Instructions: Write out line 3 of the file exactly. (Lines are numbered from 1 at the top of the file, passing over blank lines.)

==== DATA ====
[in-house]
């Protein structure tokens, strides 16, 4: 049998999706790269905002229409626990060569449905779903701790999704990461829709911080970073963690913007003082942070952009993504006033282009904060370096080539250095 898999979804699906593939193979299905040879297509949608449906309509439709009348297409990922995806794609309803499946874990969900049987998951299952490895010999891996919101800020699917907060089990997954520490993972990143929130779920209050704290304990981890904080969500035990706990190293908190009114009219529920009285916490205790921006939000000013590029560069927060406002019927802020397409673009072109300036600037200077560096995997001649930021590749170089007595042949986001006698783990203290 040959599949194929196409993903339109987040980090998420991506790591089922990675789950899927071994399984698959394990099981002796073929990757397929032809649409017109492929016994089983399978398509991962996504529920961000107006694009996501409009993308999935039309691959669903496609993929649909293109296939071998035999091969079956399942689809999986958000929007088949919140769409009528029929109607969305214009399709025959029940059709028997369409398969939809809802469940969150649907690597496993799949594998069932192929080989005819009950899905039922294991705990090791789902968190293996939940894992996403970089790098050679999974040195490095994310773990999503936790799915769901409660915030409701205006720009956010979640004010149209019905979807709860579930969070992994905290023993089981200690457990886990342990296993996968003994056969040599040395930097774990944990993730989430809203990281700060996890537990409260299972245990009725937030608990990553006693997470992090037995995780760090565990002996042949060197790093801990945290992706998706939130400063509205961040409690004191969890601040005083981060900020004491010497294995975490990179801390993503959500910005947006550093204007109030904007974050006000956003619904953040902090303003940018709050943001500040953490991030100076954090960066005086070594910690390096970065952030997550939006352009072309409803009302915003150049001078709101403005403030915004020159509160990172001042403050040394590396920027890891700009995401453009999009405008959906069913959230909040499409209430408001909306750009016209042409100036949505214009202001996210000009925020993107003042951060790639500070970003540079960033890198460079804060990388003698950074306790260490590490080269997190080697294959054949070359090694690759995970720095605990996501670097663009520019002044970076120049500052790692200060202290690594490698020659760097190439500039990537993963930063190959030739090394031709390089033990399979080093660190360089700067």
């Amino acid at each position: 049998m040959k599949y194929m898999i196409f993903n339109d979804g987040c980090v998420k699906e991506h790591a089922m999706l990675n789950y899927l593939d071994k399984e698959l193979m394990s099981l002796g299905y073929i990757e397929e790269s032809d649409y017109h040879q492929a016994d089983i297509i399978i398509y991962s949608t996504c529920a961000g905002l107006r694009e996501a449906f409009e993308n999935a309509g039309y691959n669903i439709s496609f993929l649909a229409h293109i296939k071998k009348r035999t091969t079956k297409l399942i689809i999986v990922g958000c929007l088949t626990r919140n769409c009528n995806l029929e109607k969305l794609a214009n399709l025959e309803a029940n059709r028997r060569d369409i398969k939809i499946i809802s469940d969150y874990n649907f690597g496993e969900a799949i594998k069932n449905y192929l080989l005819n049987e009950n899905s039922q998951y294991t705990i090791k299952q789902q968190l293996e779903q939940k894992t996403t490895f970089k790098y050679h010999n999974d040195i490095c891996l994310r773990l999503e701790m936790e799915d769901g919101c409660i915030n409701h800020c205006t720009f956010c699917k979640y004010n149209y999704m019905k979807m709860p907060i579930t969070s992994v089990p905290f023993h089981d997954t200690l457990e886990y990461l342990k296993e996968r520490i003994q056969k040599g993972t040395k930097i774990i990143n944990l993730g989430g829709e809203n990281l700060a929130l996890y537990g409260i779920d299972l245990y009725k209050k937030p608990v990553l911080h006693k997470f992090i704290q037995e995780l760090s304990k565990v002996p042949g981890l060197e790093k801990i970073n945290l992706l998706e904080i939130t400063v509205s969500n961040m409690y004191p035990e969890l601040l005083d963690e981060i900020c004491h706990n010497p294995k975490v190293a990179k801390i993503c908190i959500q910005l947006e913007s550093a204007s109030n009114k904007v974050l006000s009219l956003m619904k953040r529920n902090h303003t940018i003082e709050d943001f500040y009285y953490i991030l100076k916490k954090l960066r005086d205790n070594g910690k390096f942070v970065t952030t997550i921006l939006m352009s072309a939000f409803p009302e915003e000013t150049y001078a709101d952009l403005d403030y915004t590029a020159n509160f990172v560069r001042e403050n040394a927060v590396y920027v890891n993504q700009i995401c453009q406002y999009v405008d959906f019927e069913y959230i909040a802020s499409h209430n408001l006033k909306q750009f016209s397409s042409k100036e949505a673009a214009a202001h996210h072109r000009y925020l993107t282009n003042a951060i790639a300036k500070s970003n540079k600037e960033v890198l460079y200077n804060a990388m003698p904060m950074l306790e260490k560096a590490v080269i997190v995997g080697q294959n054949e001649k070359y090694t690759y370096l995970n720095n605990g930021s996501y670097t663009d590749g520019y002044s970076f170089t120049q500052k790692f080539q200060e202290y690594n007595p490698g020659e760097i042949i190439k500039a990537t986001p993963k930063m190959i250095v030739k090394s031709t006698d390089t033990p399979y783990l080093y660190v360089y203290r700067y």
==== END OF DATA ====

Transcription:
């Amino acid at each position: 049998m040959k599949y194929m898999i196409f993903n339109d979804g987040c980090v998420k699906e991506h790591a089922m999706l990675n789950y899927l593939d071994k399984e698959l193979m394990s099981l002796g299905y073929i990757e397929e790269s032809d649409y017109h040879q492929a016994d089983i297509i399978i398509y991962s949608t996504c529920a961000g905002l107006r694009e996501a449906f409009e993308n999935a309509g039309y691959n669903i439709s496609f993929l649909a229409h293109i296939k071998k009348r035999t091969t079956k297409l399942i689809i999986v990922g958000c929007l088949t626990r919140n769409c009528n995806l029929e109607k969305l794609a214009n399709l025959e309803a029940n059709r028997r060569d369409i398969k939809i499946i809802s469940d969150y874990n649907f690597g496993e969900a799949i594998k069932n449905y192929l080989l005819n049987e009950n899905s039922q998951y294991t705990i090791k299952q789902q968190l293996e779903q939940k894992t996403t490895f970089k790098y050679h010999n999974d040195i490095c891996l994310r773990l999503e701790m936790e799915d769901g919101c409660i915030n409701h800020c205006t720009f956010c699917k979640y004010n149209y999704m019905k979807m709860p907060i579930t969070s992994v089990p905290f023993h089981d997954t200690l457990e886990y990461l342990k296993e996968r520490i003994q056969k040599g993972t040395k930097i774990i990143n944990l993730g989430g829709e809203n990281l700060a929130l996890y537990g409260i779920d299972l245990y009725k209050k937030p608990v990553l911080h006693k997470f992090i704290q037995e995780l760090s304990k565990v002996p042949g981890l060197e790093k801990i970073n945290l992706l998706e904080i939130t400063v509205s969500n961040m409690y004191p035990e969890l601040l005083d963690e981060i900020c004491h706990n010497p294995k975490v190293a990179k801390i993503c908190i959500q910005l947006e913007s550093a204007s109030n009114k904007v974050l006000s009219l956003m619904k953040r529920n902090h303003t940018i003082e709050d943001f500040y009285y953490i991030l100076k916490k954090l960066r005086d205790n070594g910690k390096f942070v970065t952030t997550i921006l939006m352009s072309a939000f409803p009302e915003e000013t150049y001078a709101d952009l403005d403030y915004t590029a020159n509160f990172v560069r001042e403050n040394a927060v590396y920027v890891n993504q700009i995401c453009q406002y999009v405008d959906f019927e069913y959230i909040a802020s499409h209430n408001l006033k909306q750009f016209s397409s042409k100036e949505a673009a214009a202001h996210h072109r000009y925020l993107t282009n003042a951060i790639a300036k500070s970003n540079k600037e960033v890198l460079y200077n804060a990388m003698p904060m950074l306790e260490k560096a590490v080269i997190v995997g080697q294959n054949e001649k070359y090694t690759y370096l995970n720095n605990g930021s996501y670097t663009d590749g520019y002044s970076f170089t120049q500052k790692f080539q200060e202290y690594n007595p490698g020659e760097i042949i190439k500039a990537t986001p993963k930063m190959i250095v030739k090394s031709t006698d390089t033990p399979y783990l080093y660190v360089y203290r700067y």